Ikigai is a Japanese concept that means “A reason for being”. According to Japanese culture (and Wikipedia) everyone has an ikigai, but finding it takes a long and deep search of yourself. By all accounts though, it’s totally worth it, as it brings satisfaction and meaning to your life. How cool is that!
When I saw the book ‘Ikigai’ by Hector Garcia and Francesc Miralles sitting innocently on a book shop shelf, I Immediately fell in love with the cover, as I do have a tendency to be lured by all things slightly Eastern (other than their traditional style toilets! Seriously…. if you ever travel that way…always choose the Western style toilets if you can).
Anyway… side tracked by toilets there…as you do.
The cover of the book was beautiful and the write up on the back of it was full of promise about giving you a reason to jump out of the bed in the morning and find your purpose. That’s exactly what I needed..as I’m not a morning person at the best of times, and normally my purpose is Rioja.
And here’s were the book review bit kicks in. Brace yourselves…it’s not a great one, so sorry in advance to Hector and Francesc.
While the book shared lovely anecdotes from their travels, and interviews with the inhabitants of a small Japanese island called Okinawa, which has the highest percentage of centenarians in the world, it is basically a self help book which tells you how to live healthily for a bloody long time.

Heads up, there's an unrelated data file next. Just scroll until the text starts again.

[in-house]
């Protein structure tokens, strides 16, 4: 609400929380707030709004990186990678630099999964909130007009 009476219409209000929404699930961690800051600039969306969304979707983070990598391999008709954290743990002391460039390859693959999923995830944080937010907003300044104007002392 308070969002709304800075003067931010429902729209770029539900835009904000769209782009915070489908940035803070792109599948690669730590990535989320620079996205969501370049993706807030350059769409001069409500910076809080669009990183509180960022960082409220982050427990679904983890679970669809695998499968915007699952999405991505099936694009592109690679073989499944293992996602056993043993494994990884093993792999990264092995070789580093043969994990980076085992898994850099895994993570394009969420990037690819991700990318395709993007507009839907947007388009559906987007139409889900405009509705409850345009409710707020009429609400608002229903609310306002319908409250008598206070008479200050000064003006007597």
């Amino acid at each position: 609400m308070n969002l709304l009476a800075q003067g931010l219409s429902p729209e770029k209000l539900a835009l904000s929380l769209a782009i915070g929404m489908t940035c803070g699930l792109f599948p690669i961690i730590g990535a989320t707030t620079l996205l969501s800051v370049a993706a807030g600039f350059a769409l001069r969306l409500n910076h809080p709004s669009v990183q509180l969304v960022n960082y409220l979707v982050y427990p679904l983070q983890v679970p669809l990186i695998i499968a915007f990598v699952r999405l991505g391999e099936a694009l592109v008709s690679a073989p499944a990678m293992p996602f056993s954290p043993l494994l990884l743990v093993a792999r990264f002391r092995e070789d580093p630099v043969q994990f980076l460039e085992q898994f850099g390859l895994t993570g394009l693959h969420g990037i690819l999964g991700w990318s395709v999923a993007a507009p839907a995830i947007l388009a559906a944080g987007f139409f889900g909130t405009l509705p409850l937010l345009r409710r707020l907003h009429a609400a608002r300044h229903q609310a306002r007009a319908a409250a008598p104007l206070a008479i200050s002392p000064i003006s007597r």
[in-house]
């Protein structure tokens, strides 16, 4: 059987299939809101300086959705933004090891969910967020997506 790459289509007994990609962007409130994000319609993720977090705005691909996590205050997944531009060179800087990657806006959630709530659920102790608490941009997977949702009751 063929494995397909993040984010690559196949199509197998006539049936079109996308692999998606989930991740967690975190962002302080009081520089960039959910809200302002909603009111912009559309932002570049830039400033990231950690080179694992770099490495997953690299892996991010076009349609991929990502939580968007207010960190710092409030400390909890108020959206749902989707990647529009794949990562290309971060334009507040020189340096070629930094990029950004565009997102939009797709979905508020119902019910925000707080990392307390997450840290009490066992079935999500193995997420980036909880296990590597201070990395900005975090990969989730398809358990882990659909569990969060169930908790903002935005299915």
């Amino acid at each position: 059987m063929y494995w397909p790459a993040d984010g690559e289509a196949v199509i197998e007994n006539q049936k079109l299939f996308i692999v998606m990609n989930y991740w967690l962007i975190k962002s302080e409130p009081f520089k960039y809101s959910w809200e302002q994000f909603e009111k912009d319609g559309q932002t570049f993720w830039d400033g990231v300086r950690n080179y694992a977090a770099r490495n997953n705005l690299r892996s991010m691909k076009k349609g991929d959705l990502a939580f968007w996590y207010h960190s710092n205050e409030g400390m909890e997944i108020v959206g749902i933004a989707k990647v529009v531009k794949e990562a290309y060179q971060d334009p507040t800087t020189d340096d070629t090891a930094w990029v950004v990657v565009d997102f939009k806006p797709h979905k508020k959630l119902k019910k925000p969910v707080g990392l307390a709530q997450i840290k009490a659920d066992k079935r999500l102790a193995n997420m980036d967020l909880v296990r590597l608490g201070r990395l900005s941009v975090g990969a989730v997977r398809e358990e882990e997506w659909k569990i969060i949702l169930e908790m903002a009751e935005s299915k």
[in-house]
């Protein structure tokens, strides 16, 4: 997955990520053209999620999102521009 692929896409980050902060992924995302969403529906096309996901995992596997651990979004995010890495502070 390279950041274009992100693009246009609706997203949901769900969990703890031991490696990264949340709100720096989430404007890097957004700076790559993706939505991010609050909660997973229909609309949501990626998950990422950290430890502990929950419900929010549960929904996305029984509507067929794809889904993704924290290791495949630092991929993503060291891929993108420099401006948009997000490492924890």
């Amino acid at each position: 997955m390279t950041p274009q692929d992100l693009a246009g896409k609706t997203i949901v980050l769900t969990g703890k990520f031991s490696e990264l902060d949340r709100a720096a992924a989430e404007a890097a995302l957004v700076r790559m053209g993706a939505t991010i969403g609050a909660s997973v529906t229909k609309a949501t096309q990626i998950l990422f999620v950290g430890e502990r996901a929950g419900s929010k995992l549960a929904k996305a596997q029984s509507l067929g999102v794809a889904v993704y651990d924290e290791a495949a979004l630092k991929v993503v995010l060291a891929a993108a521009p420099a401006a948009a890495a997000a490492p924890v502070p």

Yes, I want a long and happy life, but the reason I bought the flaming thing was to learn what my Ikigai is, not life philosophy (albeit good advice).
So to save you £12.99 and a few hours of eye rolling and tutting, these are the rules for a long and healthy life:
1. Don’t worry – ok, I’ll quit my job and complicated life and set up a small farm in Okinawa
2. Cultivate good habits – I’ll do tai chi everyday, stop drinking wine, cut out sugar, meditate, ad nauseam
3. Nuture your friendships – ok, I try to do that anyway, but if I move to Okinawa that’s going to start to be a problem. One which I shall probably then worry about.
4. Exercise – I do!!! Well…. I did. Do they have HIIT classes in Okinawa?
5. Eat lots of veg – I do eat veg AND fruit. At least I buy lots of fruit, and then watch it disintegrate in the fruit bowl. Does that count?
6. Live an unhurried life – are you having an actual laugh? Back to the farm in Okinawa I need to go.
7. Enjoy daily rituals (aka it’s the journey that matters, not the end point) – From this point on I shall do my best to enjoy emptying the bins, washing up, driving to work…. Hmm.
8. Be optimistic – I am optimistic about the fact that I will probably never have a farm in Okinawa.
Now for my own rules for finding your Ikigai:
Don’t waste your money on books that promise what they can’t ever truly deliver. My fault when you think about it, as how the hell would Hector and Francesc ever stand a chance in hell of telling me what my own personal Ikigai is!